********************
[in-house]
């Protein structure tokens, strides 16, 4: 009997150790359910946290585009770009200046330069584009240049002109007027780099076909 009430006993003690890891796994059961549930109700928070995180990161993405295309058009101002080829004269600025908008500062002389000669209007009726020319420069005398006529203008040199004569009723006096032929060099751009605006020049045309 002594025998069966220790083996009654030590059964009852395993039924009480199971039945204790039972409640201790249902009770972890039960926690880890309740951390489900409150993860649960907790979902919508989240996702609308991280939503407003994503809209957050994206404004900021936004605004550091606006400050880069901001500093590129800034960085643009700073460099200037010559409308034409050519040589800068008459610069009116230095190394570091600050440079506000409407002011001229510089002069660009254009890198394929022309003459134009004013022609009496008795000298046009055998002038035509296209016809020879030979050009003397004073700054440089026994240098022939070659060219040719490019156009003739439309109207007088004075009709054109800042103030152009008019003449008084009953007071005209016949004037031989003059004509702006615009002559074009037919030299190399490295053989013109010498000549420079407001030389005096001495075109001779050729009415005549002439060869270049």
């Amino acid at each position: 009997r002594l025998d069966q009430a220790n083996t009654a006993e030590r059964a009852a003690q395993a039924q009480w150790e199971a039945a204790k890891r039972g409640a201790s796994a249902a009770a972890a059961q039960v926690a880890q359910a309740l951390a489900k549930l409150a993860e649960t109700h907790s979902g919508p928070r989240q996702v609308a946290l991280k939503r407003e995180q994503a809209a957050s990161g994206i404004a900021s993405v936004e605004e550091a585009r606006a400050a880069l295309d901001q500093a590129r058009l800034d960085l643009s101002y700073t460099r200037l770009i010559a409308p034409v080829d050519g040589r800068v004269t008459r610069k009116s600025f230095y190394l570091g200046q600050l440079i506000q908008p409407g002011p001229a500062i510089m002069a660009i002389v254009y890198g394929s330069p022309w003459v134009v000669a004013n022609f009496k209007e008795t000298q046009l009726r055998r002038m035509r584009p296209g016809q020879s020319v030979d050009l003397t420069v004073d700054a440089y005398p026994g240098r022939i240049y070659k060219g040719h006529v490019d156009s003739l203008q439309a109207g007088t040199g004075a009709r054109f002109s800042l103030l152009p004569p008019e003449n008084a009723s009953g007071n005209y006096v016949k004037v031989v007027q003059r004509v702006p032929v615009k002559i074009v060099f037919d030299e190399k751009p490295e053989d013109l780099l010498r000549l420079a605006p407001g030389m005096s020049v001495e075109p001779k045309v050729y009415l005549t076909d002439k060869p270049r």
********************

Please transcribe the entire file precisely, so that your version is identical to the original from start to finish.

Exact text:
[in-house]
């Protein structure tokens, strides 16, 4: 009997150790359910946290585009770009200046330069584009240049002109007027780099076909 009430006993003690890891796994059961549930109700928070995180990161993405295309058009101002080829004269600025908008500062002389000669209007009726020319420069005398006529203008040199004569009723006096032929060099751009605006020049045309 002594025998069966220790083996009654030590059964009852395993039924009480199971039945204790039972409640201790249902009770972890039960926690880890309740951390489900409150993860649960907790979902919508989240996702609308991280939503407003994503809209957050994206404004900021936004605004550091606006400050880069901001500093590129800034960085643009700073460099200037010559409308034409050519040589800068008459610069009116230095190394570091600050440079506000409407002011001229510089002069660009254009890198394929022309003459134009004013022609009496008795000298046009055998002038035509296209016809020879030979050009003397004073700054440089026994240098022939070659060219040719490019156009003739439309109207007088004075009709054109800042103030152009008019003449008084009953007071005209016949004037031989003059004509702006615009002559074009037919030299190399490295053989013109010498000549420079407001030389005096001495075109001779050729009415005549002439060869270049």
């Amino acid at each position: 009997r002594l025998d069966q009430a220790n083996t009654a006993e030590r059964a009852a003690q395993a039924q009480w150790e199971a039945a204790k890891r039972g409640a201790s796994a249902a009770a972890a059961q039960v926690a880890q359910a309740l951390a489900k549930l409150a993860e649960t109700h907790s979902g919508p928070r989240q996702v609308a946290l991280k939503r407003e995180q994503a809209a957050s990161g994206i404004a900021s993405v936004e605004e550091a585009r606006a400050a880069l295309d901001q500093a590129r058009l800034d960085l643009s101002y700073t460099r200037l770009i010559a409308p034409v080829d050519g040589r800068v004269t008459r610069k009116s600025f230095y190394l570091g200046q600050l440079i506000q908008p409407g002011p001229a500062i510089m002069a660009i002389v254009y890198g394929s330069p022309w003459v134009v000669a004013n022609f009496k209007e008795t000298q046009l009726r055998r002038m035509r584009p296209g016809q020879s020319v030979d050009l003397t420069v004073d700054a440089y005398p026994g240098r022939i240049y070659k060219g040719h006529v490019d156009s003739l203008q439309a109207g007088t040199g004075a009709r054109f002109s800042l103030l152009p004569p008019e003449n008084a009723s009953g007071n005209y006096v016949k004037v031989v007027q003059r004509v702006p032929v615009k002559i074009v060099f037919d030299e190399k751009p490295e053989d013109l780099l010498r000549l420079a605006p407001g030389m005096s020049v001495e075109p001779k045309v050729y009415l005549t076909d002439k060869p270049r």